Many people think of area rugs as a good "finishing touch" for a room. Actually, a rug is a great way to begin decorating a room since it can give you a good color palette to start from. Area rugs can define a conversation area in the living room, a seating area in an office, or an eating area in the kitchen or dining room. They can separate rooms that have no defining wall and mark off areas by placing them on wall-to-wall carpeting. Throw rugs and area rugs provide an additional visual layer, making it easy to transform a room from cold and dreary to warm and colorful.
Select a size
Select a style
- Smaller-sized rugs can draw attention to and highlight furnishings, i.e., sofas, fireplaces or coffee tables. A small or medium rug can serve as the focal point of a room, and a large rug usually will be used in a living or dining room to bring the whole room together. A 9' x 12' rug will usually work well in an average-size living room.
- A 4' x 6' or 6' x 9' rug generally works well under a coffee table. All four legs should fit on the rug, which should be about the same length and width of the furnishings within the space.
- An 8' x 10' area rug works for most dining rooms. The chair legs should not fall off the rug when people are seated or when pulling chairs away from the table, so measure the length and width of the table and add at least four feet to each measurement to get a good size estimate.
- To determine the proper dimensions of a room-size rug, subtract three feet from the length and width of the room. Runners should be four inches narrower than your hallway and 18 to 24 inches shorter.
- Smaller area and "scatter" rugs can be ideal for use in small spaces or at hearthside, bedside or in front of a kitchen sink - anywhere you want a little splash of color.
Consider the materials / traffic
- The style of the area rug is equally important in your goal of "pulling it all together." Whether you prefer contemporary, traditional, Victorian, or something in between, you can find area rugs to accentuate your style. If you have rather eclectic tastes and your furnishings are from several style groups in the same room, area rugs can offer that binding look that makes it all seem to work together.
- Don't get too hung up on defining "style." Consider the rug as a piece of artwork. You don't have to be married to the decision forever, but you should certainly like the colors and patterns of the rug you choose! Many people choose neutral colors/patterns for their large furniture pieces such as sofas and chairs because they don't want them to become outdated. Use the rug as a bolder statement to add color, patterns, and boldness into the room. However, if you do have a bold pattern or color scheme in your furniture, choose a more subtle rug that won't compete with it.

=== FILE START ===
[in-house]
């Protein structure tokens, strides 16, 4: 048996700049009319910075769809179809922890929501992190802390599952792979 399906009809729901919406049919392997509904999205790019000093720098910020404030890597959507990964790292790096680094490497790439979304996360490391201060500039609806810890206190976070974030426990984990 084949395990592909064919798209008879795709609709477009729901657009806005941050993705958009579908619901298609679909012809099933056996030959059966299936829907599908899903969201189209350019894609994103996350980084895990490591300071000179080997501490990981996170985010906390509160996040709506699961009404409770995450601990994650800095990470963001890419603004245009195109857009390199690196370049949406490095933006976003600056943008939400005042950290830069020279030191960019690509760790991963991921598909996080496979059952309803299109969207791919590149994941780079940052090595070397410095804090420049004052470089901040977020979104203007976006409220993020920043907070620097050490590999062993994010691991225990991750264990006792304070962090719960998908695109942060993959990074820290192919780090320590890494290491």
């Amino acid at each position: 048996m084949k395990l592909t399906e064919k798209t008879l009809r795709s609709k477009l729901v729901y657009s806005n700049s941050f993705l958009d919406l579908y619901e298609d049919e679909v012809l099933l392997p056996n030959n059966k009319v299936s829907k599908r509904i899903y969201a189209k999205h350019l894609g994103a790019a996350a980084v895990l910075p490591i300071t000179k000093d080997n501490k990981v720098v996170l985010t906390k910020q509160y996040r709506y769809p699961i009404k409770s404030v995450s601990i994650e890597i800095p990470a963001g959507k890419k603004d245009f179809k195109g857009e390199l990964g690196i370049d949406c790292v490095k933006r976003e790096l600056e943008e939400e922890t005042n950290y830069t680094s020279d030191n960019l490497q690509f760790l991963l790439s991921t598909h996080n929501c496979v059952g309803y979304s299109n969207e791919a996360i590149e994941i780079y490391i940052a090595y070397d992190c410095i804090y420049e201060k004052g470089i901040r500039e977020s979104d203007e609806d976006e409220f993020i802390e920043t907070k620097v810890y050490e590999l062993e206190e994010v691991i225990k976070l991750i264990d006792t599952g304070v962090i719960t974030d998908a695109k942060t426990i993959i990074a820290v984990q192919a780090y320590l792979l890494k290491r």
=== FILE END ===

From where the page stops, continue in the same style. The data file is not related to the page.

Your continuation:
- Keep in mind that you need not reserve rugs for the floor; they can make equally impressive wall hangings!
Color and pattern options
- Consider the traffic in that space. The higher the traffic, the denser the rug will need to be. Choose a rug that will look and perform well, with the right combination of fiber and density. Wool and the synthetic yarns (nylon, polyester, acrylic, and polypropylene) are durable, soft and easy to clean. The denser the pile - with closer tufts, knots or stitches - the better your rug will wear.
- Gaining popularity are rugs made of natural fibers, like wool, linen, cotton, jute and silk.
- Consider the rug's texture. The textural properties of the raw fibers of the rug make it an interesting design element in a room. Think of how natural wools from flat-weave to plush, or wool blended with pure silk or high-tech synthetics, shags or earthy jute rugs contribute to the "mood" of a room.
- Light colored rugs will make a room look more spacious while a darker color scheme can add coziness to a bigger space.
- A rug with a bold overall pattern can be the focal point of a room, with a sofa and chair in solid or subdued patterns. Consider using round, oval, octagonal or other shapes for a different look.
- To make a rug the focal point of a room, create contrast. Paint your walls a hue that echoes one of your rug's accent colors.
- Ask yourself what effect you want the room to have - a warm, cozy room rich with bold colors and textures, or a calming, uncluttered space with softer hues and simple patterns?
- Don't be afraid of patterns. Adding geometric patterns can take a traditional setting and make it appear more modern, while floral patterns and Persian designs have a more traditional appeal.
- Use the colors in your rug to select small accent pieces for your room. This will help tie the room together into one cohesive space.